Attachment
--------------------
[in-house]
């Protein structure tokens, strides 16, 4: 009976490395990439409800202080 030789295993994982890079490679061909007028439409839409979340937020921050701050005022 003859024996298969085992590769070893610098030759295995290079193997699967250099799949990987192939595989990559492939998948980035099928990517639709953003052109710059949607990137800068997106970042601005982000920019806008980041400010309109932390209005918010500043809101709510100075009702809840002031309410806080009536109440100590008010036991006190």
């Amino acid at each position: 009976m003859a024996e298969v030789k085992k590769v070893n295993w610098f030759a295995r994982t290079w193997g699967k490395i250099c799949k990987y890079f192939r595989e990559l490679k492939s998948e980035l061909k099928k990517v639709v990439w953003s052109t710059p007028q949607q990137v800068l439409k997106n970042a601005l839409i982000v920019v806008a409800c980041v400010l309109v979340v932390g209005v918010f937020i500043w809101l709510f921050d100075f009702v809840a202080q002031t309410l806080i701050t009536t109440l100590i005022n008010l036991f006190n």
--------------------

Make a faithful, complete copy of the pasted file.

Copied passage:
[in-house]
């Protein structure tokens, strides 16, 4: 009976490395990439409800202080 030789295993994982890079490679061909007028439409839409979340937020921050701050005022 003859024996298969085992590769070893610098030759295995290079193997699967250099799949990987192939595989990559492939998948980035099928990517639709953003052109710059949607990137800068997106970042601005982000920019806008980041400010309109932390209005918010500043809101709510100075009702809840002031309410806080009536109440100590008010036991006190």
């Amino acid at each position: 009976m003859a024996e298969v030789k085992k590769v070893n295993w610098f030759a295995r994982t290079w193997g699967k490395i250099c799949k990987y890079f192939r595989e990559l490679k492939s998948e980035l061909k099928k990517v639709v990439w953003s052109t710059p007028q949607q990137v800068l439409k997106n970042a601005l839409i982000v920019v806008a409800c980041v400010l309109v979340v932390g209005v918010f937020i500043w809101l709510f921050d100075f009702v809840a202080q002031t309410l806080i701050t009536t109440l100590i005022n008010l036991f006190n």